“Change in complicated systems always starts small”

Cassiano Luminati, Director at Polo Poschiavo, is the climate caretaker for Mountain Agriculture.

We interviewed him and got some interesting insights into his work and his vision for mountain agriculture in 2050.

Read on below or watch this video (in Italian) about the Climate Hour event organised in Valposchiavo on 5 June 2021 as part of the caretaker activities.

What is your motivation for your role as Caretaker for Mountain Agriculture?

My motivation lies in the fact that for many years, I have been working on projects and territorial strategies that are closely related to traditional mountain agriculture and the valorization and safeguarding of traditional knowledge linked to it.

My story begins in Valposchiavo, a small Italian-speaking valley in the south of the Canton of Graubünden in Switzerland. For over 15 years, Valposchiavo has put agriculture at the centre of its development strategies, relaunching all the agri-food chains with visible benefits to the local economy, landscape and tourism. Moreover, it explored extensive networking activities of communities and institutions throughout the Alps. Throughout these developments, I was able to understand and experience the inherent richness and potential for the future in small-scale Alpine agriculture. 

The preservation of the vast heritage of living traditions and knowledge related to Alpine food and agricultural supply chains, which we have begun to map and catalogue as part of the AlpFoodway project, is therefore the main motivation to commit myself as a Caretaker. I see it as one of the keys to a community-based and place-specific development that focuses on the needs of local populations.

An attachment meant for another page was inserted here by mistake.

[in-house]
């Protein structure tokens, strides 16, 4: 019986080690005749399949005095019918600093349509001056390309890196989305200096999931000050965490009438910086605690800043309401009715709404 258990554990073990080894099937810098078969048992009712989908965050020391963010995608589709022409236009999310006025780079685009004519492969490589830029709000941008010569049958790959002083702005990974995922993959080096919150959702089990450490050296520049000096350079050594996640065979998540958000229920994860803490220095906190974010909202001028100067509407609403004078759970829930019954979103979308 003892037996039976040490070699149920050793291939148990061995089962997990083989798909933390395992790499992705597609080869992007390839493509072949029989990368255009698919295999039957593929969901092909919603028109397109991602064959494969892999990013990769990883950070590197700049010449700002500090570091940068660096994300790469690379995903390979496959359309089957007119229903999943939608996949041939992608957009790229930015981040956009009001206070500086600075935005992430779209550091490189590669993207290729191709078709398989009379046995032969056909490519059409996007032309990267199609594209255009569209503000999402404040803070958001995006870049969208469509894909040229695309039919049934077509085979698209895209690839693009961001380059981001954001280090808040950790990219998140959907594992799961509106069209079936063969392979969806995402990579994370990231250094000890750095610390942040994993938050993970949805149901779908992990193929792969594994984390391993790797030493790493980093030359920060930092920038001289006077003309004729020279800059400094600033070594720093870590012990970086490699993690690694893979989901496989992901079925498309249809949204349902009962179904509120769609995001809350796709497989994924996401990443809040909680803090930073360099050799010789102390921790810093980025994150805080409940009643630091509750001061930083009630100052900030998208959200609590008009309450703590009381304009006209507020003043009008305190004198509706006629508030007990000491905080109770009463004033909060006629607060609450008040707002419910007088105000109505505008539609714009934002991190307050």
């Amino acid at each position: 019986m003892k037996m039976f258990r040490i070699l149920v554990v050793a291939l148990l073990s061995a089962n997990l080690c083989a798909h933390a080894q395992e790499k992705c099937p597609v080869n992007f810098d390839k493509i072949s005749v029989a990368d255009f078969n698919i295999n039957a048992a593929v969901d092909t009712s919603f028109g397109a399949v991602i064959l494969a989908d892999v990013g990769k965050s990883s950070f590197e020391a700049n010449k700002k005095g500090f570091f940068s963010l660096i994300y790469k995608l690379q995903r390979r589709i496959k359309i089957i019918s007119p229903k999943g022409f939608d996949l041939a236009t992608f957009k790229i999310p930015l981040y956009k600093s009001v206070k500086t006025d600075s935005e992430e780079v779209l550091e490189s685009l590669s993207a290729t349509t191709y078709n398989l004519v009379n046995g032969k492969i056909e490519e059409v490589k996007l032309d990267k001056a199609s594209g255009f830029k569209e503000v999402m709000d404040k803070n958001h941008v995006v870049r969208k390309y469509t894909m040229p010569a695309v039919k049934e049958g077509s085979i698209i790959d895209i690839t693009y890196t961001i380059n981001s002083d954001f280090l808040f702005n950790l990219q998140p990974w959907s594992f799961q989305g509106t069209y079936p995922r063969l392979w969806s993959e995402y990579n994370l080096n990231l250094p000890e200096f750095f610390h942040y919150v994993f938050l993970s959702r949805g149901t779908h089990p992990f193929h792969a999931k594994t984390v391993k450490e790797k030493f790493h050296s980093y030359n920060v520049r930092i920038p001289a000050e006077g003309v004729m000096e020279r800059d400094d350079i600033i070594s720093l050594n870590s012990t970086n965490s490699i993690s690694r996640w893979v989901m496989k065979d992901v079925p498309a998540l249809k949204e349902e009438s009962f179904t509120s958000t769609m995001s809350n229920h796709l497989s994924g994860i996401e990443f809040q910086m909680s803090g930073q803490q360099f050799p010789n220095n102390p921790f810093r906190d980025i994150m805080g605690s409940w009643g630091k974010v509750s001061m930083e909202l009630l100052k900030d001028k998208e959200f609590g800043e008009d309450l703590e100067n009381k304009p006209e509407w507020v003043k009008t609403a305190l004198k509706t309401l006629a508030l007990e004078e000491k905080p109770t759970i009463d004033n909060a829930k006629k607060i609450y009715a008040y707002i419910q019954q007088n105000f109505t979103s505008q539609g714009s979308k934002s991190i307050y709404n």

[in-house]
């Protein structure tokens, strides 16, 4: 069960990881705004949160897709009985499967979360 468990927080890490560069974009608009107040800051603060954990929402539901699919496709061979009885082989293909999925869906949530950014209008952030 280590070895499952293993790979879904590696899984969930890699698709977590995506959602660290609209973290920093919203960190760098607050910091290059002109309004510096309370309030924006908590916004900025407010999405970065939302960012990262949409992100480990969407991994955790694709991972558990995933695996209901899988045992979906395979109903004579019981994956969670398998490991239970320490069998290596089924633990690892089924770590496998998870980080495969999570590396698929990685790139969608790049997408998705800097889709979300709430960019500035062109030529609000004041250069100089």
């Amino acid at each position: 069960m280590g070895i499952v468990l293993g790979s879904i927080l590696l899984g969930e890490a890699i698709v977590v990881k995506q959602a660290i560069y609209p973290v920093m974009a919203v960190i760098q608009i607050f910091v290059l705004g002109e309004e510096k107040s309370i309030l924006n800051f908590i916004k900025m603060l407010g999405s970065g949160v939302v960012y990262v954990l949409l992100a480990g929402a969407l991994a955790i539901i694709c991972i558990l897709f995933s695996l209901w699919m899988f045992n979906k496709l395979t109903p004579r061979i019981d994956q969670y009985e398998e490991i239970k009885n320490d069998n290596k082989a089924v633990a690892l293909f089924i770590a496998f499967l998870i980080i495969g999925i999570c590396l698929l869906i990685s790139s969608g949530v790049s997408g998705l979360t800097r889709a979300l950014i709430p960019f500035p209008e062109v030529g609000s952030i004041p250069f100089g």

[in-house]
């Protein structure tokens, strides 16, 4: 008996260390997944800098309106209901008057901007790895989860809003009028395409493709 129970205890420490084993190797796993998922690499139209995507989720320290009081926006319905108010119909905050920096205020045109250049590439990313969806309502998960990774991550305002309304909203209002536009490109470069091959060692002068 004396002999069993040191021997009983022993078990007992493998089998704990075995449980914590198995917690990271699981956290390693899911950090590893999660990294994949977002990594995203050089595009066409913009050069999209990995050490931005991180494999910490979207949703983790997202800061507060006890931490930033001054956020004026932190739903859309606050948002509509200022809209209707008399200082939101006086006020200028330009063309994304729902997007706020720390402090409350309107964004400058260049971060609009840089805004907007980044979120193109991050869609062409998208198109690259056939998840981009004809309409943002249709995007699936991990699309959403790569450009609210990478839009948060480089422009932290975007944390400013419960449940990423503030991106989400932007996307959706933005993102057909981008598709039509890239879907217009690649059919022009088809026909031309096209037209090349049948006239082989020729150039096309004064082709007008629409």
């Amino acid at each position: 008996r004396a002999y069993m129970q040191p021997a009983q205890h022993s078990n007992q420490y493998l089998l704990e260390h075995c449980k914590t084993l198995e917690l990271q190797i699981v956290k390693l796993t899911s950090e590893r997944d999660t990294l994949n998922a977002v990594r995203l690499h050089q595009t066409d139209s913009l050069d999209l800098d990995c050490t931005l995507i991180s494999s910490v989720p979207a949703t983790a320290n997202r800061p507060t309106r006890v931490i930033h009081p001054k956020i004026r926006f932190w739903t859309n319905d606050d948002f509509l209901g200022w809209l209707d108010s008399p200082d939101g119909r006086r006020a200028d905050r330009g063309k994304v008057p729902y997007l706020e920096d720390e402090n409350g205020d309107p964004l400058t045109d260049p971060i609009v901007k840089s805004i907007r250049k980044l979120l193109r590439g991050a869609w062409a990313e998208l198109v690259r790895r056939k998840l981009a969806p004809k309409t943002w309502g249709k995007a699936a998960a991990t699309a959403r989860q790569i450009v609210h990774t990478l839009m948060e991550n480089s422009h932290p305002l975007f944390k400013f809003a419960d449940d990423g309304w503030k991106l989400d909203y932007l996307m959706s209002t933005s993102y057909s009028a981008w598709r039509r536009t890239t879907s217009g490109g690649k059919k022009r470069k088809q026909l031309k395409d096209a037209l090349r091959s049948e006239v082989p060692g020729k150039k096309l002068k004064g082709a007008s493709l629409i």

Where do you see the advantage of an Alpine network in the field of mountain agriculture?

The advantages of a pan-Alpine network in the field of mountain agriculture are related to the fact that it is only through networking that it becomes possible to make visible and understand what the Alpine communities have in common at this juncture, thus creating a shared basis to be able to develop adequate tools to face the challenges of the future.

This is why, together with many others, I am actively working for the inscription of the Alpine Food Heritage in the UNESCO Representative List of Intangible Cultural Heritage of Humanity. 

A multinational nomination built on the common values that underpin Alpine food production and based on the traditional knowledge of individual communities.

A recognition that will bring small-scale Alpine agriculture and the supply chains connected to it into a new dimension of valorization and visibility, and will provide an opportunity to develop new and innovative multilevel approaches to agricultural, economic, environmental, and cultural policies.

You have one wish: How do you imagine mountain agriculture in 2050?

In 2050, I envision mountain agriculture as follows:

  • a healthy mountain agriculture that has been able to anticipate and adapt to climate change through innovation, creativity, and the valorization of traditional knowledge;
  • that fully respects natural resources;
  • that has maintained its rootedness in its cultural heritage through innovation and by making it an important commercial asset;
  • that produces high quality products, respectful of the environment, biodiversity, and cultural heritage;
  • that is at the centre of economic development and tourism for many territories through collaboration with all other economic, cultural, and social sectors;
  • that still takes care of cultural and productive landscapes at all altitudes;
  • that represents an attractive source of income for many families.

It may not be only one wish, but this is how I envision the mountain agriculture of the future and, in my own small way, I am committed to achieving these goals. Because I am convinced that change in complicated systems always starts small.

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